Rome -- Campus Martius Urban design -- Roman Architecture -- Roman
Trinity College Dublin
The Campus Martius was an area in Rome located on a flood plain in the bend of the River Tiber. A pomerium (a sacred boundary associated with the foundation of Rome) ran to the South of the Campus Martius. This boundary prevented the area from being incorporated into the city proper and meant that a number of activities and building projects that were seen as unsuitable for the city centre could be accommodated in this area. The military could also use this area as it was outside the city limits. During the Empire the pomerium was extended northwards, thereby allowing for further urbanisation in the southern Campus. The variety of buildings in the Campus Martius is particularly interesting. As the area was not regarded as part of the city proper, a greater flexibility was allowed when it came to building design, materials and ultimately the manner in which they were utilised. Therefore leisure complexes were constructed, temples were built from marble and architectural elements influenced from the Greek east and from Egypt were allowed to be displayed.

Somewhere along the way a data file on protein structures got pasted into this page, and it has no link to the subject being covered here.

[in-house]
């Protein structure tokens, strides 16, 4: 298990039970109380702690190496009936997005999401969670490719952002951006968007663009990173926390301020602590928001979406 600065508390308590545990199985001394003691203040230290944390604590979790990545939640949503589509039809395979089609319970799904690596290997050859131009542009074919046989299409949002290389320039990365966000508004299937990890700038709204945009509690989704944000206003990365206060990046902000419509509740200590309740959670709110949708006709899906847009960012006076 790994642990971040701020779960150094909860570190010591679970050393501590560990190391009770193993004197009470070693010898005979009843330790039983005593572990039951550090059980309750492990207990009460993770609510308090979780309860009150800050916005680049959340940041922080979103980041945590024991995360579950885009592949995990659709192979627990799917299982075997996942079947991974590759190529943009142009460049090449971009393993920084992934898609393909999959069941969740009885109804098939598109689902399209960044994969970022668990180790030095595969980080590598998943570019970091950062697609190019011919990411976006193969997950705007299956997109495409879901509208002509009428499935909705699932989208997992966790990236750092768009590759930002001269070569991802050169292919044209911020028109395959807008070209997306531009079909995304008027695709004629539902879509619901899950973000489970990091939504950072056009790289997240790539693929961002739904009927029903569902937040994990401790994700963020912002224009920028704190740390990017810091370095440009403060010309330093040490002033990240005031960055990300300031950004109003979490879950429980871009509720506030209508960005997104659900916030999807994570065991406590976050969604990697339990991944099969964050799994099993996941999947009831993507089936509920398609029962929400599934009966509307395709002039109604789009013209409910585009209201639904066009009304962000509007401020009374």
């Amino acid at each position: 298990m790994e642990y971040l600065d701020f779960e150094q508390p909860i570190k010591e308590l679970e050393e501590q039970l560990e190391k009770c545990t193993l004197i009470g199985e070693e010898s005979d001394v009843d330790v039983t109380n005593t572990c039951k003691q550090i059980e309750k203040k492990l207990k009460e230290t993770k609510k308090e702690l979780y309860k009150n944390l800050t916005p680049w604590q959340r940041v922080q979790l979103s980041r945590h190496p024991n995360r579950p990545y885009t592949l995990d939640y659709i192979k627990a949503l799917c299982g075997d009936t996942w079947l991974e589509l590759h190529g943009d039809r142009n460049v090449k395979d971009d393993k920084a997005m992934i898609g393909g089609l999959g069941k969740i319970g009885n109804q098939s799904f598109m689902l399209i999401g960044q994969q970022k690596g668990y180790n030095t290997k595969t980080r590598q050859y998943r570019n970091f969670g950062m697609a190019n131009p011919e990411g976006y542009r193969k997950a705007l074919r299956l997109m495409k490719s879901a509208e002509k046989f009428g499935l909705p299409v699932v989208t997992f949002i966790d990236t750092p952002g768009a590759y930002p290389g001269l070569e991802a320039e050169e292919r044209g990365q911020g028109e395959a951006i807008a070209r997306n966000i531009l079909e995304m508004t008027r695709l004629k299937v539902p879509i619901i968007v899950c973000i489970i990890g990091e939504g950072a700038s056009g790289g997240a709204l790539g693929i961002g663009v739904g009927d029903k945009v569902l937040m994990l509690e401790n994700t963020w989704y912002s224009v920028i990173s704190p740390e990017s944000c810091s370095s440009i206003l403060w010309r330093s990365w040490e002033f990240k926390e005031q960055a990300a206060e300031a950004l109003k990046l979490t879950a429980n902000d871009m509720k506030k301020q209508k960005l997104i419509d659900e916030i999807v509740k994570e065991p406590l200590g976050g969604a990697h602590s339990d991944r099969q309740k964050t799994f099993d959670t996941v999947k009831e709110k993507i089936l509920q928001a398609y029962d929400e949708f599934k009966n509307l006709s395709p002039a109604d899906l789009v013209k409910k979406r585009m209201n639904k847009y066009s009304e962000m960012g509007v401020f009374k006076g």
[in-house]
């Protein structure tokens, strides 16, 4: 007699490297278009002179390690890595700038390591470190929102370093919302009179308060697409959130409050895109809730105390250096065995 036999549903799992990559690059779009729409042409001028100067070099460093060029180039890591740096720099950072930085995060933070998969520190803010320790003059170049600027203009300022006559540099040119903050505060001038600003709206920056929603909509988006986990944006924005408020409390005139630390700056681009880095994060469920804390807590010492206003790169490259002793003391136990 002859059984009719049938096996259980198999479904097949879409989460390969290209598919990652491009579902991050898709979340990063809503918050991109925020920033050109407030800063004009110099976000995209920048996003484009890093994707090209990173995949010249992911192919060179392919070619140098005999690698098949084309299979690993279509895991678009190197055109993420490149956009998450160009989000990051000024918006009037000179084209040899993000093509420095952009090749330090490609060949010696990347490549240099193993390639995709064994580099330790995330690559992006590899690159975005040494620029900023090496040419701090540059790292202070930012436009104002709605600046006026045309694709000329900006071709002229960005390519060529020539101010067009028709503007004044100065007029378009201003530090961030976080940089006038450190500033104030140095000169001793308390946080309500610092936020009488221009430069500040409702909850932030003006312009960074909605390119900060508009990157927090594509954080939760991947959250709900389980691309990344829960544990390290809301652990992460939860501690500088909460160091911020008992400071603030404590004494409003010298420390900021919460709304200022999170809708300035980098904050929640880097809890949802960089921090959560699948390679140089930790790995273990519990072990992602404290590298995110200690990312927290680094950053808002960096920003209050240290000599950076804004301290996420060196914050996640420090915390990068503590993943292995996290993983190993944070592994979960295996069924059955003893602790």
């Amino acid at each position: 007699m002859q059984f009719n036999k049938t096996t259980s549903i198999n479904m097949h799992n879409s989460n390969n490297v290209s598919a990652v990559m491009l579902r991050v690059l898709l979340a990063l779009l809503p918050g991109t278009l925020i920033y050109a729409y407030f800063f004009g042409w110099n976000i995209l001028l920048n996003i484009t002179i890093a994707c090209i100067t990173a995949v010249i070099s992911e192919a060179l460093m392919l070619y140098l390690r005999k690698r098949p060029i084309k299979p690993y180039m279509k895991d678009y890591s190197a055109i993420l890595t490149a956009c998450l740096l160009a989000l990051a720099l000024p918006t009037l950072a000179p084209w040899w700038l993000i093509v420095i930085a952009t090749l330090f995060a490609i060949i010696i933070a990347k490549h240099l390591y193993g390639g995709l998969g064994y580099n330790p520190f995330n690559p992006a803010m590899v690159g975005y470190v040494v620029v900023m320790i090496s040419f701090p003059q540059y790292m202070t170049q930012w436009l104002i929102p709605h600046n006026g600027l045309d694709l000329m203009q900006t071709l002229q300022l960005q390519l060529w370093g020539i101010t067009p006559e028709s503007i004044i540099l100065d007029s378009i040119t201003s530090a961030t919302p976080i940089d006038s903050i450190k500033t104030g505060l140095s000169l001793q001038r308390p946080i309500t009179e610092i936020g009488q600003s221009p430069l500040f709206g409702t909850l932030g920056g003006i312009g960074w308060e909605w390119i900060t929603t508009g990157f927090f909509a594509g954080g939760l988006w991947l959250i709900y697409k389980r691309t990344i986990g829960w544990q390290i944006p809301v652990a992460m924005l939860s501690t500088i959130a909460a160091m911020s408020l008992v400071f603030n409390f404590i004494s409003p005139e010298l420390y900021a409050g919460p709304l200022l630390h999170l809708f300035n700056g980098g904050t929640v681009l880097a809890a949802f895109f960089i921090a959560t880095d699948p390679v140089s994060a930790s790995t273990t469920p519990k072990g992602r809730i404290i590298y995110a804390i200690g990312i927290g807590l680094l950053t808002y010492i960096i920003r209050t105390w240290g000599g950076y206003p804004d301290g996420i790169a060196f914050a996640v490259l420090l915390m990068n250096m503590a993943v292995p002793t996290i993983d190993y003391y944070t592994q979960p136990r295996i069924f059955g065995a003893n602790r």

Exhibited at the second Glucksman Memorial Symposium on June 13th 2007
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